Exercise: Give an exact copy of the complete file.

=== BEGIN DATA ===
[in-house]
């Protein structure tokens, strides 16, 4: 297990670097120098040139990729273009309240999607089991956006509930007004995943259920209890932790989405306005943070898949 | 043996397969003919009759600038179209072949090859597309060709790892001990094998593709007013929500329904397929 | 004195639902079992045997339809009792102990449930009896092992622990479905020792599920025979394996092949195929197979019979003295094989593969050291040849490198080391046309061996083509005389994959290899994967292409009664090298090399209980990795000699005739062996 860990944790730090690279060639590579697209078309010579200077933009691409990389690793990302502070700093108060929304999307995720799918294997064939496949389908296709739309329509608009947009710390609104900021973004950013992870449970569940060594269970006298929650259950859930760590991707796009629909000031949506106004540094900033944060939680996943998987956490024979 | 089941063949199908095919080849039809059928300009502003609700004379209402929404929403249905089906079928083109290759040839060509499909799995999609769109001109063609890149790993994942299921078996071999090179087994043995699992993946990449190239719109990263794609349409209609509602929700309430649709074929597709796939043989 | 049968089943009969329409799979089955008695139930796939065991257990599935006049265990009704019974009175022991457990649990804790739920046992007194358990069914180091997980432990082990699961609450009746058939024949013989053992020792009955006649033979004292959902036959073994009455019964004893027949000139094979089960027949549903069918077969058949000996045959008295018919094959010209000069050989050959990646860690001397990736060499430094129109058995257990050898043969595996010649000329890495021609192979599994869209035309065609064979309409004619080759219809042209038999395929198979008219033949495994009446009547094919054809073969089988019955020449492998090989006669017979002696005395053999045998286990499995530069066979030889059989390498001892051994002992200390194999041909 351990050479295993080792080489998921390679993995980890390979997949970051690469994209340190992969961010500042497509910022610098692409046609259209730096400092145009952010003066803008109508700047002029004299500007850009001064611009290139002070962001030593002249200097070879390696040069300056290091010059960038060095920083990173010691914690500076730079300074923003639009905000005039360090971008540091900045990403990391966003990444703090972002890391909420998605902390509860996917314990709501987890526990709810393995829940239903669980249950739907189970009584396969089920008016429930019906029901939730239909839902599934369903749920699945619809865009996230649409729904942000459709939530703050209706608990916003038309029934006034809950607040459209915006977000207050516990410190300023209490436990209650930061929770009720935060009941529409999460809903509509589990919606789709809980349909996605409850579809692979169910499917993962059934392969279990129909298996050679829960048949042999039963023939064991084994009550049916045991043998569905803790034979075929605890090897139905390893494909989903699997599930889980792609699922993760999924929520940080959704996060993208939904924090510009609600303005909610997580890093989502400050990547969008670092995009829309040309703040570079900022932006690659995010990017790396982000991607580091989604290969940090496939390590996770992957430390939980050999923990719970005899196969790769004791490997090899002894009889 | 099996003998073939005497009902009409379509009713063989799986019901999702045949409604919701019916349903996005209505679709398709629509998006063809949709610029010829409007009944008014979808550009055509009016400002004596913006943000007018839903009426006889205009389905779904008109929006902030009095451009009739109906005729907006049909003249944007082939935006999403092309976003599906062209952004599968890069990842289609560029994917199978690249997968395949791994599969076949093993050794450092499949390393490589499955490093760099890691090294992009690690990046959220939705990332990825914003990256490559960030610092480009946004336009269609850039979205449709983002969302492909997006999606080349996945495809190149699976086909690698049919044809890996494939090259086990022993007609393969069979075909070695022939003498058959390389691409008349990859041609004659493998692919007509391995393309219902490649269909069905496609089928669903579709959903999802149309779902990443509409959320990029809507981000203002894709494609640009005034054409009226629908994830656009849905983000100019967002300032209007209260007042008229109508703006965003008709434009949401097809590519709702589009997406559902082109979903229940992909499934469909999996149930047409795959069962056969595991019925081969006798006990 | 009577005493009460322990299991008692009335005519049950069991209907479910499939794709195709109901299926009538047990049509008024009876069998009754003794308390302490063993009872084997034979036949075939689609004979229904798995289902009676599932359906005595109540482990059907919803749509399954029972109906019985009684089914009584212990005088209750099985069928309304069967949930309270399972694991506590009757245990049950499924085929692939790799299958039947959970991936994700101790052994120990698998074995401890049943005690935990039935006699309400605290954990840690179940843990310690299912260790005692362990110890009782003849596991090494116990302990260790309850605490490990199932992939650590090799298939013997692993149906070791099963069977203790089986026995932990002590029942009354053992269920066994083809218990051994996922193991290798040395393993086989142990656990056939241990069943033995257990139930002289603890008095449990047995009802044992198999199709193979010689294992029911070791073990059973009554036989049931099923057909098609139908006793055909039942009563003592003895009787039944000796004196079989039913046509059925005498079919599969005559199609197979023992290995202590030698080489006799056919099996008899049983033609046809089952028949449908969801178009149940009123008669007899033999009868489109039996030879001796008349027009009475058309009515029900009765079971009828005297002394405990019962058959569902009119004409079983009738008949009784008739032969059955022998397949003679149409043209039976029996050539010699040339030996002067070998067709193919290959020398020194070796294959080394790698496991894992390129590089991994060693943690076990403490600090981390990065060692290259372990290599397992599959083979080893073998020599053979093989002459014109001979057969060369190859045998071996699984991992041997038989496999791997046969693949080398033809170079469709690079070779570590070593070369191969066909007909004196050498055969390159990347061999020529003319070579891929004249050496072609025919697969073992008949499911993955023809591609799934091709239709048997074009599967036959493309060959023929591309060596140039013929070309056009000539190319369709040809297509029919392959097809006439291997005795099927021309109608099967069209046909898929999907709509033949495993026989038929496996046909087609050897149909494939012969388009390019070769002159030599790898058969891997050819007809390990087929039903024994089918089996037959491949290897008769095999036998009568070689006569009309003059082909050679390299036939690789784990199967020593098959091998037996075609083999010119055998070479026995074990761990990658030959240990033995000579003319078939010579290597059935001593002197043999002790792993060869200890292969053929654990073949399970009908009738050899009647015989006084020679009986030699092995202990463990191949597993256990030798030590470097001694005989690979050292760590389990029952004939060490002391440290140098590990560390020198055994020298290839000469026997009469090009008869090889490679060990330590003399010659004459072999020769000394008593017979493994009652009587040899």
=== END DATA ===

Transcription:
[in-house]
């Protein structure tokens, strides 16, 4: 297990670097120098040139990729273009309240999607089991956006509930007004995943259920209890932790989405306005943070898949 | 043996397969003919009759600038179209072949090859597309060709790892001990094998593709007013929500329904397929 | 004195639902079992045997339809009792102990449930009896092992622990479905020792599920025979394996092949195929197979019979003295094989593969050291040849490198080391046309061996083509005389994959290899994967292409009664090298090399209980990795000699005739062996 860990944790730090690279060639590579697209078309010579200077933009691409990389690793990302502070700093108060929304999307995720799918294997064939496949389908296709739309329509608009947009710390609104900021973004950013992870449970569940060594269970006298929650259950859930760590991707796009629909000031949506106004540094900033944060939680996943998987956490024979 | 089941063949199908095919080849039809059928300009502003609700004379209402929404929403249905089906079928083109290759040839060509499909799995999609769109001109063609890149790993994942299921078996071999090179087994043995699992993946990449190239719109990263794609349409209609509602929700309430649709074929597709796939043989 | 049968089943009969329409799979089955008695139930796939065991257990599935006049265990009704019974009175022991457990649990804790739920046992007194358990069914180091997980432990082990699961609450009746058939024949013989053992020792009955006649033979004292959902036959073994009455019964004893027949000139094979089960027949549903069918077969058949000996045959008295018919094959010209000069050989050959990646860690001397990736060499430094129109058995257990050898043969595996010649000329890495021609192979599994869209035309065609064979309409004619080759219809042209038999395929198979008219033949495994009446009547094919054809073969089988019955020449492998090989006669017979002696005395053999045998286990499995530069066979030889059989390498001892051994002992200390194999041909 351990050479295993080792080489998921390679993995980890390979997949970051690469994209340190992969961010500042497509910022610098692409046609259209730096400092145009952010003066803008109508700047002029004299500007850009001064611009290139002070962001030593002249200097070879390696040069300056290091010059960038060095920083990173010691914690500076730079300074923003639009905000005039360090971008540091900045990403990391966003990444703090972002890391909420998605902390509860996917314990709501987890526990709810393995829940239903669980249950739907189970009584396969089920008016429930019906029901939730239909839902599934369903749920699945619809865009996230649409729904942000459709939530703050209706608990916003038309029934006034809950607040459209915006977000207050516990410190300023209490436990209650930061929770009720935060009941529409999460809903509509589990919606789709809980349909996605409850579809692979169910499917993962059934392969279990129909298996050679829960048949042999039963023939064991084994009550049916045991043998569905803790034979075929605890090897139905390893494909989903699997599930889980792609699922993760999924929520940080959704996060993208939904924090510009609600303005909610997580890093989502400050990547969008670092995009829309040309703040570079900022932006690659995010990017790396982000991607580091989604290969940090496939390590996770992957430390939980050999923990719970005899196969790769004791490997090899002894009889 | 099996003998073939005497009902009409379509009713063989799986019901999702045949409604919701019916349903996005209505679709398709629509998006063809949709610029010829409007009944008014979808550009055509009016400002004596913006943000007018839903009426006889205009389905779904008109929006902030009095451009009739109906005729907006049909003249944007082939935006999403092309976003599906062209952004599968890069990842289609560029994917199978690249997968395949791994599969076949093993050794450092499949390393490589499955490093760099890691090294992009690690990046959220939705990332990825914003990256490559960030610092480009946004336009269609850039979205449709983002969302492909997006999606080349996945495809190149699976086909690698049919044809890996494939090259086990022993007609393969069979075909070695022939003498058959390389691409008349990859041609004659493998692919007509391995393309219902490649269909069905496609089928669903579709959903999802149309779902990443509409959320990029809507981000203002894709494609640009005034054409009226629908994830656009849905983000100019967002300032209007209260007042008229109508703006965003008709434009949401097809590519709702589009997406559902082109979903229940992909499934469909999996149930047409795959069962056969595991019925081969006798006990 | 009577005493009460322990299991008692009335005519049950069991209907479910499939794709195709109901299926009538047990049509008024009876069998009754003794308390302490063993009872084997034979036949075939689609004979229904798995289902009676599932359906005595109540482990059907919803749509399954029972109906019985009684089914009584212990005088209750099985069928309304069967949930309270399972694991506590009757245990049950499924085929692939790799299958039947959970991936994700101790052994120990698998074995401890049943005690935990039935006699309400605290954990840690179940843990310690299912260790005692362990110890009782003849596991090494116990302990260790309850605490490990199932992939650590090799298939013997692993149906070791099963069977203790089986026995932990002590029942009354053992269920066994083809218990051994996922193991290798040395393993086989142990656990056939241990069943033995257990139930002289603890008095449990047995009802044992198999199709193979010689294992029911070791073990059973009554036989049931099923057909098609139908006793055909039942009563003592003895009787039944000796004196079989039913046509059925005498079919599969005559199609197979023992290995202590030698080489006799056919099996008899049983033609046809089952028949449908969801178009149940009123008669007899033999009868489109039996030879001796008349027009009475058309009515029900009765079971009828005297002394405990019962058959569902009119004409079983009738008949009784008739032969059955022998397949003679149409043209039976029996050539010699040339030996002067070998067709193919290959020398020194070796294959080394790698496991894992390129590089991994060693943690076990403490600090981390990065060692290259372990290599397992599959083979080893073998020599053979093989002459014109001979057969060369190859045998071996699984991992041997038989496999791997046969693949080398033809170079469709690079070779570590070593070369191969066909007909004196050498055969390159990347061999020529003319070579891929004249050496072609025919697969073992008949499911993955023809591609799934091709239709048997074009599967036959493309060959023929591309060596140039013929070309056009000539190319369709040809297509029919392959097809006439291997005795099927021309109608099967069209046909898929999907709509033949495993026989038929496996046909087609050897149909494939012969388009390019070769002159030599790898058969891997050819007809390990087929039903024994089918089996037959491949290897008769095999036998009568070689006569009309003059082909050679390299036939690789784990199967020593098959091998037996075609083999010119055998070479026995074990761990990658030959240990033995000579003319078939010579290597059935001593002197043999002790792993060869200890292969053929654990073949399970009908009738050899009647015989006084020679009986030699092995202990463990191949597993256990030798030590470097001694005989690979050292760590389990029952004939060490002391440290140098590990560390020198055994020298290839000469026997009469090009008869090889490679060990330590003399010659004459072999020769000394008593017979493994009652009587040899």